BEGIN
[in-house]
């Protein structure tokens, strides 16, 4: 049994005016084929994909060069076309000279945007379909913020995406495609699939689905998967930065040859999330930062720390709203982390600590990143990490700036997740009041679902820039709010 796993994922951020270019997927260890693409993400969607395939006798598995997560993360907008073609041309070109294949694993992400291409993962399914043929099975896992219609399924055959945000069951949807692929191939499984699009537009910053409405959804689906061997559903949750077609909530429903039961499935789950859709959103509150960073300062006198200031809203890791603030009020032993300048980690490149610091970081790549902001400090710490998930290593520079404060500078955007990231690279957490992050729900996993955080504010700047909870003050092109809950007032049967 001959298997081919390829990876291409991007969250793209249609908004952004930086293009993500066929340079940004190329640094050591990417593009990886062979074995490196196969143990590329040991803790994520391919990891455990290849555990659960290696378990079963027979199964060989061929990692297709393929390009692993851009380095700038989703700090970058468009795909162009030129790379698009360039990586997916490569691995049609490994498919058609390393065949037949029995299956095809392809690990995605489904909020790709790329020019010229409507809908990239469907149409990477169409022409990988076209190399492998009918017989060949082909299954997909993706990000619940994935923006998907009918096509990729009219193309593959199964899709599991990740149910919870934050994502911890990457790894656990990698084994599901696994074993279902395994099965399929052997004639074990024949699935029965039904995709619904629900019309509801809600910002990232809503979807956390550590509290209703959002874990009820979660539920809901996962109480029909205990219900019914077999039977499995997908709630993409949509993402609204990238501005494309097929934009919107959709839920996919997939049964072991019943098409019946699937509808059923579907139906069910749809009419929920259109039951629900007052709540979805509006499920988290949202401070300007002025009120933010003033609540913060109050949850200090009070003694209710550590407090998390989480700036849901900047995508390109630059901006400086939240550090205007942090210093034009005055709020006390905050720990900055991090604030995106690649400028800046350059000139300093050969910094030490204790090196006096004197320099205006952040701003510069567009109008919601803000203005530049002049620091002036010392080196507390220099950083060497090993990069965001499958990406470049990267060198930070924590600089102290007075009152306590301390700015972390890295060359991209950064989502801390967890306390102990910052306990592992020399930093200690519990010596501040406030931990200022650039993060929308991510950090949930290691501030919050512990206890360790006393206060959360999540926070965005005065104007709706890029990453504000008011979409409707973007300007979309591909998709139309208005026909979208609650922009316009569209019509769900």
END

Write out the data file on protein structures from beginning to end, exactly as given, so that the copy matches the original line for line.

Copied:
[in-house]
């Protein structure tokens, strides 16, 4: 049994005016084929994909060069076309000279945007379909913020995406495609699939689905998967930065040859999330930062720390709203982390600590990143990490700036997740009041679902820039709010 796993994922951020270019997927260890693409993400969607395939006798598995997560993360907008073609041309070109294949694993992400291409993962399914043929099975896992219609399924055959945000069951949807692929191939499984699009537009910053409405959804689906061997559903949750077609909530429903039961499935789950859709959103509150960073300062006198200031809203890791603030009020032993300048980690490149610091970081790549902001400090710490998930290593520079404060500078955007990231690279957490992050729900996993955080504010700047909870003050092109809950007032049967 001959298997081919390829990876291409991007969250793209249609908004952004930086293009993500066929340079940004190329640094050591990417593009990886062979074995490196196969143990590329040991803790994520391919990891455990290849555990659960290696378990079963027979199964060989061929990692297709393929390009692993851009380095700038989703700090970058468009795909162009030129790379698009360039990586997916490569691995049609490994498919058609390393065949037949029995299956095809392809690990995605489904909020790709790329020019010229409507809908990239469907149409990477169409022409990988076209190399492998009918017989060949082909299954997909993706990000619940994935923006998907009918096509990729009219193309593959199964899709599991990740149910919870934050994502911890990457790894656990990698084994599901696994074993279902395994099965399929052997004639074990024949699935029965039904995709619904629900019309509801809600910002990232809503979807956390550590509290209703959002874990009820979660539920809901996962109480029909205990219900019914077999039977499995997908709630993409949509993402609204990238501005494309097929934009919107959709839920996919997939049964072991019943098409019946699937509808059923579907139906069910749809009419929920259109039951629900007052709540979805509006499920988290949202401070300007002025009120933010003033609540913060109050949850200090009070003694209710550590407090998390989480700036849901900047995508390109630059901006400086939240550090205007942090210093034009005055709020006390905050720990900055991090604030995106690649400028800046350059000139300093050969910094030490204790090196006096004197320099205006952040701003510069567009109008919601803000203005530049002049620091002036010392080196507390220099950083060497090993990069965001499958990406470049990267060198930070924590600089102290007075009152306590301390700015972390890295060359991209950064989502801390967890306390102990910052306990592992020399930093200690519990010596501040406030931990200022650039993060929308991510950090949930290691501030919050512990206890360790006393206060959360999540926070965005005065104007709706890029990453504000008011979409409707973007300007979309591909998709139309208005026909979208609650922009316009569209019509769900």